The Requiem is used to create a solemn setting for the Roman Catholic Mass for the dead. The mood of this music is meant to represent the solemnity or dignity of the occasion. Many composers have used this type of setting with the first known being Johannes Ockeghem in the latter 15th century in which he utilizes the male chorus.
In the 19th century the requiem took on a more dramatic style with a much larger orchestral and vocal presence, often presented in a non-religious context. As the 1800s progressed, composer Berlios took the requiem to new levels around 1837. In 1874 Guiseppe Verdi advanced the musical form even further. His renowned requiem, a European favorite of audiences and the church, consisted of a chorus, a soloist, and the orchestra. Gabriel Faure' too was not to be outdone so wrote his similarly casted requiem 13 years later in the serene and melodic manner for which he had come to be known.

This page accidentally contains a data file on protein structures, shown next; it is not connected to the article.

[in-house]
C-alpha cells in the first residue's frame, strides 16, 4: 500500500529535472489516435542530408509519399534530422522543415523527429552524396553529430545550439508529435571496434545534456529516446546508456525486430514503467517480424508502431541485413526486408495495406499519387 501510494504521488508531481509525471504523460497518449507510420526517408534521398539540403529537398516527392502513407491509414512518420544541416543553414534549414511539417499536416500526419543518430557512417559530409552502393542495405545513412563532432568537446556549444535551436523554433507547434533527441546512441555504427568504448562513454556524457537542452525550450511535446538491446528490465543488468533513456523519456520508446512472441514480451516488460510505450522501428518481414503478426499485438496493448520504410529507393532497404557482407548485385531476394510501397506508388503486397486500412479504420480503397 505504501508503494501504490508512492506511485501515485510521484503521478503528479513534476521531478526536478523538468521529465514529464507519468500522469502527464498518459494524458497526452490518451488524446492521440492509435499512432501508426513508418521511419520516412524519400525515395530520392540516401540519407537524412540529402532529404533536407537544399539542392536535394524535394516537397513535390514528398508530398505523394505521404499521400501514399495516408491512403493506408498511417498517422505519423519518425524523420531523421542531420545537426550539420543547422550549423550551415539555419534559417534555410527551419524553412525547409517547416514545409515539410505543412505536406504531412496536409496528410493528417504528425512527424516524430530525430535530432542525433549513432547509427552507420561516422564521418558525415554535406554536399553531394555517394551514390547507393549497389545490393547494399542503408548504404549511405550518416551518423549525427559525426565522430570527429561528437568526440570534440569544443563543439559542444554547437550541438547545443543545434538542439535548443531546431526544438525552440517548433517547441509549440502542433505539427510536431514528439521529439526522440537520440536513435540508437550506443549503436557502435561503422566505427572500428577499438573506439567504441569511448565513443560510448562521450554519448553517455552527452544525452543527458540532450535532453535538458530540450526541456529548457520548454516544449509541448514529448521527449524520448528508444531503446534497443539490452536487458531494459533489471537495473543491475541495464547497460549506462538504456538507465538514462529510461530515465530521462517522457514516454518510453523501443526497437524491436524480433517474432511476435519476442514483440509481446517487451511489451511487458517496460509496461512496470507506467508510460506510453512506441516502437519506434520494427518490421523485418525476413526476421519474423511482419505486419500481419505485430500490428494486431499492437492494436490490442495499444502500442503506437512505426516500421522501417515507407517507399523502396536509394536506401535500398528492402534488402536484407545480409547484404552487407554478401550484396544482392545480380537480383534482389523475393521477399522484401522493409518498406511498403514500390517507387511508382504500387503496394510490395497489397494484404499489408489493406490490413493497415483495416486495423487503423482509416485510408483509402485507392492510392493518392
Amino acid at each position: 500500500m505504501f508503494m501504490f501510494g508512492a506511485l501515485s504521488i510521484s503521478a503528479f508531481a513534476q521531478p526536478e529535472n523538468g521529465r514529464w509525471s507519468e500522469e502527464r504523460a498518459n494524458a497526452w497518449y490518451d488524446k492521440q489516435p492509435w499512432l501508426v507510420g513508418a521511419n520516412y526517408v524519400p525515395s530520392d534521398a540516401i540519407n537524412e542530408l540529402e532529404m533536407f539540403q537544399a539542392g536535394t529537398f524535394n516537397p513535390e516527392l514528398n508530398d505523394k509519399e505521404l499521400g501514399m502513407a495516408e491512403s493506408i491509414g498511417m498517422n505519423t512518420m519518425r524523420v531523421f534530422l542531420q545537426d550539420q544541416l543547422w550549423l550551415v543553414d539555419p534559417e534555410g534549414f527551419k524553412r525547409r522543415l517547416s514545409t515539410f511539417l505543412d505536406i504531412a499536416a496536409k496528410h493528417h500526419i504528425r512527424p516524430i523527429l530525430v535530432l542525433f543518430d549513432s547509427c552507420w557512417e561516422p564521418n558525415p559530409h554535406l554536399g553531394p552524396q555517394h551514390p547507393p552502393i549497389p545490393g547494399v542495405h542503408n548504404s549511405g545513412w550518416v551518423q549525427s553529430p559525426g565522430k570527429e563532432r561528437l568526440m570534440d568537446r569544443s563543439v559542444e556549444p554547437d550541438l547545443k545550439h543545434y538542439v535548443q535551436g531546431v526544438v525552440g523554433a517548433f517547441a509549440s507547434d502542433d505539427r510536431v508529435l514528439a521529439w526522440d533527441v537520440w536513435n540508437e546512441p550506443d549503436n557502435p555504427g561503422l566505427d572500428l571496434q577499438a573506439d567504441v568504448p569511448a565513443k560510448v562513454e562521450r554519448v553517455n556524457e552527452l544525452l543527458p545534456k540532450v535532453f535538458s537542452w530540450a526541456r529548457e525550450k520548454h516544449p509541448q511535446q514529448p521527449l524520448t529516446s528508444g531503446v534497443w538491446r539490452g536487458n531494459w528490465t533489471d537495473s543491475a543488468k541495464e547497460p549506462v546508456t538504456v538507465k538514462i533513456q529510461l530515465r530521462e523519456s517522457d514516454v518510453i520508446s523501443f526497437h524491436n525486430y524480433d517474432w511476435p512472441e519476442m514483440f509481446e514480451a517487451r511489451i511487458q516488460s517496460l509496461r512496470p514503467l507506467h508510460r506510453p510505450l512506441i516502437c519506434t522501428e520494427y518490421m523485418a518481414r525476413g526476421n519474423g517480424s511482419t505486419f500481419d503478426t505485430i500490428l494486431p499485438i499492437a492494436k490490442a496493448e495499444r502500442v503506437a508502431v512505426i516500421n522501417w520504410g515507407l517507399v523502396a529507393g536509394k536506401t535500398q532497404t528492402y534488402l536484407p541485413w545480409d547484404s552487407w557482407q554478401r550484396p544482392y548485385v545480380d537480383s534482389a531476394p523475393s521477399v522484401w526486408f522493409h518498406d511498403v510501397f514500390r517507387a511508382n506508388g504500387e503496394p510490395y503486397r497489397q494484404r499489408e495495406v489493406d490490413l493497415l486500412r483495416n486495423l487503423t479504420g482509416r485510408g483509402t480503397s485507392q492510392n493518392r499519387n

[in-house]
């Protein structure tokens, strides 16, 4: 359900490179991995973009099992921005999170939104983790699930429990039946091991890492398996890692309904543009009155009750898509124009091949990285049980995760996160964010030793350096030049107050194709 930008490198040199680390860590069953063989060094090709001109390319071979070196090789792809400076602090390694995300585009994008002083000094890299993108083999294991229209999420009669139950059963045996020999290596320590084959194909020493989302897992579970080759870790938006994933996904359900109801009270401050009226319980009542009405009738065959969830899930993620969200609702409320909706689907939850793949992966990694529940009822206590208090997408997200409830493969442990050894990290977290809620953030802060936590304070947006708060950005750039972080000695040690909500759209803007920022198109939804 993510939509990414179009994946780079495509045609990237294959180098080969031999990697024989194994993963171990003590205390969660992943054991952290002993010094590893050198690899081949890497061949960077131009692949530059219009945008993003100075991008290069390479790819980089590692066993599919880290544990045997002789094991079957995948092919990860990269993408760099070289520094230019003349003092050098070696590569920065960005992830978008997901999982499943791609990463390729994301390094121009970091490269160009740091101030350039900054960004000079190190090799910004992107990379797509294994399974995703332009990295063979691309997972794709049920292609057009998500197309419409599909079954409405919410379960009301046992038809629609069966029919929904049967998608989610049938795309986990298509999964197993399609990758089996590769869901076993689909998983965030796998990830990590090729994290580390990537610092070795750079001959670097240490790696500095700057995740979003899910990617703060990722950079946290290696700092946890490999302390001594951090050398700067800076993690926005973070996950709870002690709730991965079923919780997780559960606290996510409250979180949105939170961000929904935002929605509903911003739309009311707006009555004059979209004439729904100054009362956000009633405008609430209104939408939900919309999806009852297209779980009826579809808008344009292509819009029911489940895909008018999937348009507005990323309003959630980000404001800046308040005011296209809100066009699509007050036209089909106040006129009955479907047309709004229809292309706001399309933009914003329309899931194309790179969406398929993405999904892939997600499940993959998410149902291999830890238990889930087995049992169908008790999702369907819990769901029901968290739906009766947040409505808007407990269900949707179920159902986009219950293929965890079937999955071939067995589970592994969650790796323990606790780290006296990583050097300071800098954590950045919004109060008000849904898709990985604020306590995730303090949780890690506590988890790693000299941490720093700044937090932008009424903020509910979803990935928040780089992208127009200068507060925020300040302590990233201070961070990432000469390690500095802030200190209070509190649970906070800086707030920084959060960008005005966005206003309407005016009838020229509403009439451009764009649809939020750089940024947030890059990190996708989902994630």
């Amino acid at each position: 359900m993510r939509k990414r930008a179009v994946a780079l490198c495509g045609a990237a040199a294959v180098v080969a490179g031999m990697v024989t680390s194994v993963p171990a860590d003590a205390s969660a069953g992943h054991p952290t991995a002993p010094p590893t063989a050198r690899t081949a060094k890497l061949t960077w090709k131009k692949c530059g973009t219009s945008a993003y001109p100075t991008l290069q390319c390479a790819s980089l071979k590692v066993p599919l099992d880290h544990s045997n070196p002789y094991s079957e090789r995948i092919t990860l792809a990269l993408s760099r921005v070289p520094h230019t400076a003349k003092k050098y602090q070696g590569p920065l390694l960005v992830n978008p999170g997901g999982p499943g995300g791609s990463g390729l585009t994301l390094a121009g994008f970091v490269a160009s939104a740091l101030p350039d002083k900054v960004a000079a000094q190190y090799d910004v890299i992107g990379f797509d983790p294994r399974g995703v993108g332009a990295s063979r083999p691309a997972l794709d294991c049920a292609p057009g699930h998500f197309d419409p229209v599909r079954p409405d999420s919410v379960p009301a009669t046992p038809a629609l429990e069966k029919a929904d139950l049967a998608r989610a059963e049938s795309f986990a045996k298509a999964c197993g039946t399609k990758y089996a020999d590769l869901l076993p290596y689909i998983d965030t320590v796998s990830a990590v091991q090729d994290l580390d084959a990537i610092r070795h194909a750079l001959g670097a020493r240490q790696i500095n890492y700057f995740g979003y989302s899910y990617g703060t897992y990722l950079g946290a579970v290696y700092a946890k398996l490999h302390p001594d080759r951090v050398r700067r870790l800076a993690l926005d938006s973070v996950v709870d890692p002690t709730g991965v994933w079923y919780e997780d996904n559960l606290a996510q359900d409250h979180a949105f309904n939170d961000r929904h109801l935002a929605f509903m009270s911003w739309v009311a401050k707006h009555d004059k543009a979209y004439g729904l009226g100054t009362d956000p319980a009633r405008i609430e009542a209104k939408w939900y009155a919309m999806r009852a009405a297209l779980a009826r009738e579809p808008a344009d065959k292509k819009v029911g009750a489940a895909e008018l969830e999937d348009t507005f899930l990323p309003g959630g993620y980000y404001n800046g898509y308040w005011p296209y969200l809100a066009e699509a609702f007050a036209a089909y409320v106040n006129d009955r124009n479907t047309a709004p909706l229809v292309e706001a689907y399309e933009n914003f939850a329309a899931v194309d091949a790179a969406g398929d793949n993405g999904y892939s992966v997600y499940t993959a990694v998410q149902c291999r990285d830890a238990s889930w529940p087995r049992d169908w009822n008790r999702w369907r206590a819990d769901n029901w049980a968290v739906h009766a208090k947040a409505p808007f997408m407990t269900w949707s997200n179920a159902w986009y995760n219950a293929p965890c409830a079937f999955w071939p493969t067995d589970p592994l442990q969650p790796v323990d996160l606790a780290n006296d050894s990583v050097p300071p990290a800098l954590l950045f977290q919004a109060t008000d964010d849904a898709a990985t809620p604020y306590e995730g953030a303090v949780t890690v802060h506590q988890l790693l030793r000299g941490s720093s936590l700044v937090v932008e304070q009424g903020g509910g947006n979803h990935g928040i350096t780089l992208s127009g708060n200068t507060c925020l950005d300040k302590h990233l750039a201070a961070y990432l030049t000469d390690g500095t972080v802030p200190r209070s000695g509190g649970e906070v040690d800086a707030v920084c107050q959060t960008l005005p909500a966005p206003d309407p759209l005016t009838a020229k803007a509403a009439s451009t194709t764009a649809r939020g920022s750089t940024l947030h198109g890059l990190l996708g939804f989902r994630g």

'Requiem in D Minor'
Composed by Wolfgang Amadeus Mozart 1791
'Requiem Op 48'
Composed by Gabriel Faure' 1887